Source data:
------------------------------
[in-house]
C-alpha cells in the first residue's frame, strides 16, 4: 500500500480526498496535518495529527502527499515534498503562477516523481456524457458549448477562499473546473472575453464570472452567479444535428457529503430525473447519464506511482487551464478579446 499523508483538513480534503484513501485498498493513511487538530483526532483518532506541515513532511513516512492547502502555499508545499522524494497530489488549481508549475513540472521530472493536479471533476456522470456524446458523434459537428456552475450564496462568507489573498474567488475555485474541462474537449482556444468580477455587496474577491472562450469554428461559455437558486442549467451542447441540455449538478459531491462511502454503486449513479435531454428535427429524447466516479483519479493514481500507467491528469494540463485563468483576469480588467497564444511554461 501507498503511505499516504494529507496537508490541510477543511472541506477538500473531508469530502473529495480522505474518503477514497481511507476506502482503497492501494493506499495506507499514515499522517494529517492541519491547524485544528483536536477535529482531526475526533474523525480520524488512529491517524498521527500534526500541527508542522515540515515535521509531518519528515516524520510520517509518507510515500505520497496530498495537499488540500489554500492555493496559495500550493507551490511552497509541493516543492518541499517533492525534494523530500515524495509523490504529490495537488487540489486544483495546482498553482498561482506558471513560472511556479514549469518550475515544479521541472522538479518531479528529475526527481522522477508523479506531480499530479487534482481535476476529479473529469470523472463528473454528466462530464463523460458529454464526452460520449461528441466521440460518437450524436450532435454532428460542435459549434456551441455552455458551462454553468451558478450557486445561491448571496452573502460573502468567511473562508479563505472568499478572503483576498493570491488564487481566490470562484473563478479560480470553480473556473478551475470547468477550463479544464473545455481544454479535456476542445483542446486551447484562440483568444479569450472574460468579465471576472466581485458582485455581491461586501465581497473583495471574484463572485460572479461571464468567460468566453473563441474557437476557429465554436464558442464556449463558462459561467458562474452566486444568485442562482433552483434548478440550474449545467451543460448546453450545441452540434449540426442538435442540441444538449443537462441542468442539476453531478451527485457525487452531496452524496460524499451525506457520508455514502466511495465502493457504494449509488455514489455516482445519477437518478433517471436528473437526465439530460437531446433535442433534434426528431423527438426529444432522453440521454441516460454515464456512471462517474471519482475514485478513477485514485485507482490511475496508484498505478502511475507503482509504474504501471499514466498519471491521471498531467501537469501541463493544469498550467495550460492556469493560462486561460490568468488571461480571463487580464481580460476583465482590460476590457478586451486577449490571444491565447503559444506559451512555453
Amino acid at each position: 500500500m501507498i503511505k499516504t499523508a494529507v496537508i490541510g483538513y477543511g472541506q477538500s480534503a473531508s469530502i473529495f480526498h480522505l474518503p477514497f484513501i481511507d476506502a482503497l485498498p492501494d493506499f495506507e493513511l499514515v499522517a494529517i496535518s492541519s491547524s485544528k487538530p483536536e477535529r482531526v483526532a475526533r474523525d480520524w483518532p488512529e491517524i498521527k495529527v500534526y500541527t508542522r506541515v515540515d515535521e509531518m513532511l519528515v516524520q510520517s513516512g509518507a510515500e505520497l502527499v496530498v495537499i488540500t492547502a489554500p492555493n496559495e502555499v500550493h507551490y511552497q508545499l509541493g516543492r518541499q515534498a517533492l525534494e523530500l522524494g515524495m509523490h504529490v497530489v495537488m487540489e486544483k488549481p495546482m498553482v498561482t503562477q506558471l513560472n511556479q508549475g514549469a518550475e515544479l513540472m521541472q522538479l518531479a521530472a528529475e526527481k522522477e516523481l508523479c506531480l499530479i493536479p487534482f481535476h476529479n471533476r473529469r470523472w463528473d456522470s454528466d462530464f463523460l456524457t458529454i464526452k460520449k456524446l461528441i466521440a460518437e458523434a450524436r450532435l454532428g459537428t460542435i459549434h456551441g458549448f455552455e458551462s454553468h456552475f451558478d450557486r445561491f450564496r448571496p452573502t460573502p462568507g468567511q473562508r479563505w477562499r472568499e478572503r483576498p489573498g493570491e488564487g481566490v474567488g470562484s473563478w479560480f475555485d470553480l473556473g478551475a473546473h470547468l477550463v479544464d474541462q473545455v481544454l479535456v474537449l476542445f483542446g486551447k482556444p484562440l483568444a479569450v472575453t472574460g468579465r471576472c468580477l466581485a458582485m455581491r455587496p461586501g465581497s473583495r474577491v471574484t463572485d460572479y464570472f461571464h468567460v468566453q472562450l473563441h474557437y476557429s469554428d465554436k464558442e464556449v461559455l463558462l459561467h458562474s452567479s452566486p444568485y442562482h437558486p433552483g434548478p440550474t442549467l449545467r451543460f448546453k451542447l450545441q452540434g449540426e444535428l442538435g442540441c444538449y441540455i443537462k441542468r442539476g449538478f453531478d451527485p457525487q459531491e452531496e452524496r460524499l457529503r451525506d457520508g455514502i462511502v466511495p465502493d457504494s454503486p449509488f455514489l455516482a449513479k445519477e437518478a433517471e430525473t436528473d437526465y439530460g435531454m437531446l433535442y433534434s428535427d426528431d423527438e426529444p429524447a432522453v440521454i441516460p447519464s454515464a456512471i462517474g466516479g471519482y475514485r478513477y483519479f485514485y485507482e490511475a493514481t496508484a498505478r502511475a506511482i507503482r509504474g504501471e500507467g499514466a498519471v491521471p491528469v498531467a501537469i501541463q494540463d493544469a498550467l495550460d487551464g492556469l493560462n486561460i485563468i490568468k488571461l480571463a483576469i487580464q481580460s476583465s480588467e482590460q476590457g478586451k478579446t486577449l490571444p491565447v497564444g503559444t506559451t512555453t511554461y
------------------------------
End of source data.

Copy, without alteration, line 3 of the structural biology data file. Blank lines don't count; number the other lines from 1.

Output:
Amino acid at each position: 500500500m501507498i503511505k499516504t499523508a494529507v496537508i490541510g483538513y477543511g472541506q477538500s480534503a473531508s469530502i473529495f480526498h480522505l474518503p477514497f484513501i481511507d476506502a482503497l485498498p492501494d493506499f495506507e493513511l499514515v499522517a494529517i496535518s492541519s491547524s485544528k487538530p483536536e477535529r482531526v483526532a475526533r474523525d480520524w483518532p488512529e491517524i498521527k495529527v500534526y500541527t508542522r506541515v515540515d515535521e509531518m513532511l519528515v516524520q510520517s513516512g509518507a510515500e505520497l502527499v496530498v495537499i488540500t492547502a489554500p492555493n496559495e502555499v500550493h507551490y511552497q508545499l509541493g516543492r518541499q515534498a517533492l525534494e523530500l522524494g515524495m509523490h504529490v497530489v495537488m487540489e486544483k488549481p495546482m498553482v498561482t503562477q506558471l513560472n511556479q508549475g514549469a518550475e515544479l513540472m521541472q522538479l518531479a521530472a528529475e526527481k522522477e516523481l508523479c506531480l499530479i493536479p487534482f481535476h476529479n471533476r473529469r470523472w463528473d456522470s454528466d462530464f463523460l456524457t458529454i464526452k460520449k456524446l461528441i466521440a460518437e458523434a450524436r450532435l454532428g459537428t460542435i459549434h456551441g458549448f455552455e458551462s454553468h456552475f451558478d450557486r445561491f450564496r448571496p452573502t460573502p462568507g468567511q473562508r479563505w477562499r472568499e478572503r483576498p489573498g493570491e488564487g481566490v474567488g470562484s473563478w479560480f475555485d470553480l473556473g478551475a473546473h470547468l477550463v479544464d474541462q473545455v481544454l479535456v474537449l476542445f483542446g486551447k482556444p484562440l483568444a479569450v472575453t472574460g468579465r471576472c468580477l466581485a458582485m455581491r455587496p461586501g465581497s473583495r474577491v471574484t463572485d460572479y464570472f461571464h468567460v468566453q472562450l473563441h474557437y476557429s469554428d465554436k464558442e464556449v461559455l463558462l459561467h458562474s452567479s452566486p444568485y442562482h437558486p433552483g434548478p440550474t442549467l449545467r451543460f448546453k451542447l450545441q452540434g449540426e444535428l442538435g442540441c444538449y441540455i443537462k441542468r442539476g449538478f453531478d451527485p457525487q459531491e452531496e452524496r460524499l457529503r451525506d457520508g455514502i462511502v466511495p465502493d457504494s454503486p449509488f455514489l455516482a449513479k445519477e437518478a433517471e430525473t436528473d437526465y439530460g435531454m437531446l433535442y433534434s428535427d426528431d423527438e426529444p429524447a432522453v440521454i441516460p447519464s454515464a456512471i462517474g466516479g471519482y475514485r478513477y483519479f485514485y485507482e490511475a493514481t496508484a498505478r502511475a506511482i507503482r509504474g504501471e500507467g499514466a498519471v491521471p491528469v498531467a501537469i501541463q494540463d493544469a498550467l495550460d487551464g492556469l493560462n486561460i485563468i490568468k488571461l480571463a483576469i487580464q481580460s476583465s480588467e482590460q476590457g478586451k478579446t486577449l490571444p491565447v497564444g503559444t506559451t512555453t511554461y